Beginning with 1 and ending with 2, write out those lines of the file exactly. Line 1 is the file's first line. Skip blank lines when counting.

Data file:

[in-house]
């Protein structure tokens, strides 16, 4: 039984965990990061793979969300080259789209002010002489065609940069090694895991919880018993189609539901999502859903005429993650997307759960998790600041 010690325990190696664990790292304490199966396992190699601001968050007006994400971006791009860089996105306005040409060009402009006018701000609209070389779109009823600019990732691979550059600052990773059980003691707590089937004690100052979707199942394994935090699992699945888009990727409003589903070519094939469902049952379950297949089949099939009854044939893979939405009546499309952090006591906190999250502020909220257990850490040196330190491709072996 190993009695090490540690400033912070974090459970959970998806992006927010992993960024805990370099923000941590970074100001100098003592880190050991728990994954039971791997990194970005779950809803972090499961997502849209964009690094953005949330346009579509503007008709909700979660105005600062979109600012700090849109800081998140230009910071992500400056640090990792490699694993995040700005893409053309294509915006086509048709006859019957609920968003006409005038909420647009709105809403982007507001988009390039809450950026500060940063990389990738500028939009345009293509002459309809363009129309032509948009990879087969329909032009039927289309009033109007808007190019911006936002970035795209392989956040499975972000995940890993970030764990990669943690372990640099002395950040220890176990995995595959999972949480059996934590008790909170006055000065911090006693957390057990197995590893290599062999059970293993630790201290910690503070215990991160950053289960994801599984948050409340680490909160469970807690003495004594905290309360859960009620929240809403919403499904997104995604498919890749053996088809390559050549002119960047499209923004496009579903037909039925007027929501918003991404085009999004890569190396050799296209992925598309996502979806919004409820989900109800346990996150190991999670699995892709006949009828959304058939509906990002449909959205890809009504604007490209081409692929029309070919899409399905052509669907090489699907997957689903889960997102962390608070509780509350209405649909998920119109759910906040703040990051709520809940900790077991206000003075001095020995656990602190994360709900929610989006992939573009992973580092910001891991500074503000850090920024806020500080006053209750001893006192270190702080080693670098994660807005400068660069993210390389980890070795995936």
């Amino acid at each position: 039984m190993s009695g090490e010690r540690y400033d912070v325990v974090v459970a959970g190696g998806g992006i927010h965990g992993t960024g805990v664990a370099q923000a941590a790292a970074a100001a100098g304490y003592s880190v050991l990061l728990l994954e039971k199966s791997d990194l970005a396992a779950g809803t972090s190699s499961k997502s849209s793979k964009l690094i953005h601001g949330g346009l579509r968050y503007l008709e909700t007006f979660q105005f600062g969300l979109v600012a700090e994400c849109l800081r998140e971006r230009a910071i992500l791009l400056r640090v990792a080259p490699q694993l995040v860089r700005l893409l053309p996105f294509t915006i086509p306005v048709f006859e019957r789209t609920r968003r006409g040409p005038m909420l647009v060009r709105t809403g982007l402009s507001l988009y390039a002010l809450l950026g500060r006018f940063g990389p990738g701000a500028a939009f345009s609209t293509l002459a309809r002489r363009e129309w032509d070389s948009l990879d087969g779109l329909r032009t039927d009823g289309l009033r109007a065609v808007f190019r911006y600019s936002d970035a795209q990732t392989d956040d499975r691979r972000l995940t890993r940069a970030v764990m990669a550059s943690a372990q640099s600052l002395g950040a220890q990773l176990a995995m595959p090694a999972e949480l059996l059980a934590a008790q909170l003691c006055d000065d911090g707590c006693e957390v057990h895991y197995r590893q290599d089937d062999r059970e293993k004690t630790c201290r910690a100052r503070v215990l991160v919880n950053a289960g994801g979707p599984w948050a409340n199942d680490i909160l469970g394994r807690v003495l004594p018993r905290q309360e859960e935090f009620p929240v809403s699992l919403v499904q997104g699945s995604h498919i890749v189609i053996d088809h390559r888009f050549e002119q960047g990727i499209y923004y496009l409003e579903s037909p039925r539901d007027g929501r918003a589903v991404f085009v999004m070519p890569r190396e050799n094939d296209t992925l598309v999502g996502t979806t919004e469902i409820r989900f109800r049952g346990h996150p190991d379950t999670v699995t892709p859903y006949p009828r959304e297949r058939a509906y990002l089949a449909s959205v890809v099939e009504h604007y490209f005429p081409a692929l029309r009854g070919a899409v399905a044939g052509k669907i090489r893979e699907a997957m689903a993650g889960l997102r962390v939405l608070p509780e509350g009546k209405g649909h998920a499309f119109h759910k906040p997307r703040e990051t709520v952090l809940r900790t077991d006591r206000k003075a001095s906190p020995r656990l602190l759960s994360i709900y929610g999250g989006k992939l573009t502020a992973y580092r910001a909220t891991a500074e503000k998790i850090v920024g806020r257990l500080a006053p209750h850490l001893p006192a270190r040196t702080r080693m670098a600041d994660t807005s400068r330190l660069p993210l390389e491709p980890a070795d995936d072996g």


[in-house]
């Protein structure tokens, strides 16, 4: 039984965990990061793979969300080259789209002010002489065609940069090694895991919880018993189609539901999502859903005429993650997307759960998790600041 010690325990190696664990790292304490199966396992190699601001968050007006994400971006791009860089996105306005040409060009402009006018701000609209070389779109009823600019990732691979550059600052990773059980003691707590089937004690100052979707199942394994935090699992699945888009990727409003589903070519094939469902049952379950297949089949099939009854044939893979939405009546499309952090006591906190999250502020909220257990850490040196330190491709072996 190993009695090490540690400033912070974090459970959970998806992006927010992993960024805990370099923000941590970074100001100098003592880190050991728990994954039971791997990194970005779950809803972090499961997502849209964009690094953005949330346009579509503007008709909700979660105005600062979109600012700090849109800081998140230009910071992500400056640090990792490699694993995040700005893409053309294509915006086509048709006859019957609920968003006409005038909420647009709105809403982007507001988009390039809450950026500060940063990389990738500028939009345009293509002459309809363009129309032509948009990879087969329909032009039927289309009033109007808007190019911006936002970035795209392989956040499975972000995940890993970030764990990669943690372990640099002395950040220890176990995995595959999972949480059996934590008790909170006055000065911090006693957390057990197995590893290599062999059970293993630790201290910690503070215990991160950053289960994801599984948050409340680490909160469970807690003495004594905290309360859960009620929240809403919403499904997104995604498919890749053996088809390559050549002119960047499209923004496009579903037909039925007027929501918003991404085009999004890569190396050799296209992925598309996502979806919004409820989900109800346990996150190991999670699995892709006949009828959304058939509906990002449909959205890809009504604007490209081409692929029309070919899409399905052509669907090489699907997957689903889960997102962390608070509780509350209405649909998920119109759910906040703040990051709520809940900790077991206000003075001095020995656990602190994360709900929610989006992939573009992973580092910001891991500074503000850090920024806020500080006053209750001893006192270190702080080693670098994660807005400068660069993210390389980890070795995936």